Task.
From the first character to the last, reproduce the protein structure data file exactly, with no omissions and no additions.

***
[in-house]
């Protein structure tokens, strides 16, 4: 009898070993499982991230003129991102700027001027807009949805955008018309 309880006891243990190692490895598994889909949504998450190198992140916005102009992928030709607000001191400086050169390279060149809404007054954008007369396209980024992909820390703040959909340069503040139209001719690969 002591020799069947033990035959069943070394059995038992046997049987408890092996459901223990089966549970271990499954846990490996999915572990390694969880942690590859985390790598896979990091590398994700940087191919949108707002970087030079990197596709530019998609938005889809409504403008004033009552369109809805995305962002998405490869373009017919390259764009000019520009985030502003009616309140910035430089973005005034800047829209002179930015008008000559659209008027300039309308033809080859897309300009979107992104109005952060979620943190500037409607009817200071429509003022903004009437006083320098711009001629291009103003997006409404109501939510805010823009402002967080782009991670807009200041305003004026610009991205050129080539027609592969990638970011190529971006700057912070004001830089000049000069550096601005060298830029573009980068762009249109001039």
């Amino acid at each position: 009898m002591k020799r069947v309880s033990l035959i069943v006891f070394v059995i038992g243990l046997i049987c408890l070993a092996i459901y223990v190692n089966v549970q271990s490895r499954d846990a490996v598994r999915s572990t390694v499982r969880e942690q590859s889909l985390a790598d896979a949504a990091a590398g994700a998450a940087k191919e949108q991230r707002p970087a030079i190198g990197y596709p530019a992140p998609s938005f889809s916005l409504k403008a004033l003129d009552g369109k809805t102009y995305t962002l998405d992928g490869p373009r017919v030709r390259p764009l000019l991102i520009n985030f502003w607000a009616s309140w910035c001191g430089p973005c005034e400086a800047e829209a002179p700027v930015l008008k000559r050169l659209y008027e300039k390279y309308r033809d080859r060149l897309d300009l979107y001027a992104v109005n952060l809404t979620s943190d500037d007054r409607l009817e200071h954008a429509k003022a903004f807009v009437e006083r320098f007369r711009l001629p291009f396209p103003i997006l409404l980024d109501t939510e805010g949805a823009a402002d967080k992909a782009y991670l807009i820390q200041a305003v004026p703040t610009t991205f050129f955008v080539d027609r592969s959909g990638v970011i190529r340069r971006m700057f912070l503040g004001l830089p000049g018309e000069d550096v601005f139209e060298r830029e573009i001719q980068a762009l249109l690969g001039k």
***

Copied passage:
[in-house]
């Protein structure tokens, strides 16, 4: 009898070993499982991230003129991102700027001027807009949805955008018309 309880006891243990190692490895598994889909949504998450190198992140916005102009992928030709607000001191400086050169390279060149809404007054954008007369396209980024992909820390703040959909340069503040139209001719690969 002591020799069947033990035959069943070394059995038992046997049987408890092996459901223990089966549970271990499954846990490996999915572990390694969880942690590859985390790598896979990091590398994700940087191919949108707002970087030079990197596709530019998609938005889809409504403008004033009552369109809805995305962002998405490869373009017919390259764009000019520009985030502003009616309140910035430089973005005034800047829209002179930015008008000559659209008027300039309308033809080859897309300009979107992104109005952060979620943190500037409607009817200071429509003022903004009437006083320098711009001629291009103003997006409404109501939510805010823009402002967080782009991670807009200041305003004026610009991205050129080539027609592969990638970011190529971006700057912070004001830089000049000069550096601005060298830029573009980068762009249109001039």
């Amino acid at each position: 009898m002591k020799r069947v309880s033990l035959i069943v006891f070394v059995i038992g243990l046997i049987c408890l070993a092996i459901y223990v190692n089966v549970q271990s490895r499954d846990a490996v598994r999915s572990t390694v499982r969880e942690q590859s889909l985390a790598d896979a949504a990091a590398g994700a998450a940087k191919e949108q991230r707002p970087a030079i190198g990197y596709p530019a992140p998609s938005f889809s916005l409504k403008a004033l003129d009552g369109k809805t102009y995305t962002l998405d992928g490869p373009r017919v030709r390259p764009l000019l991102i520009n985030f502003w607000a009616s309140w910035c001191g430089p973005c005034e400086a800047e829209a002179p700027v930015l008008k000559r050169l659209y008027e300039k390279y309308r033809d080859r060149l897309d300009l979107y001027a992104v109005n952060l809404t979620s943190d500037d007054r409607l009817e200071h954008a429509k003022a903004f807009v009437e006083r320098f007369r711009l001629p291009f396209p103003i997006l409404l980024d109501t939510e805010g949805a823009a402002d967080k992909a782009y991670l807009i820390q200041a305003v004026p703040t610009t991205f050129f955008v080539d027609r592969s959909g990638v970011i190529r340069r971006m700057f912070l503040g004001l830089p000049g018309e000069d550096v601005f139209e060298r830029e573009i001719q980068a762009l249109l690969g001039k």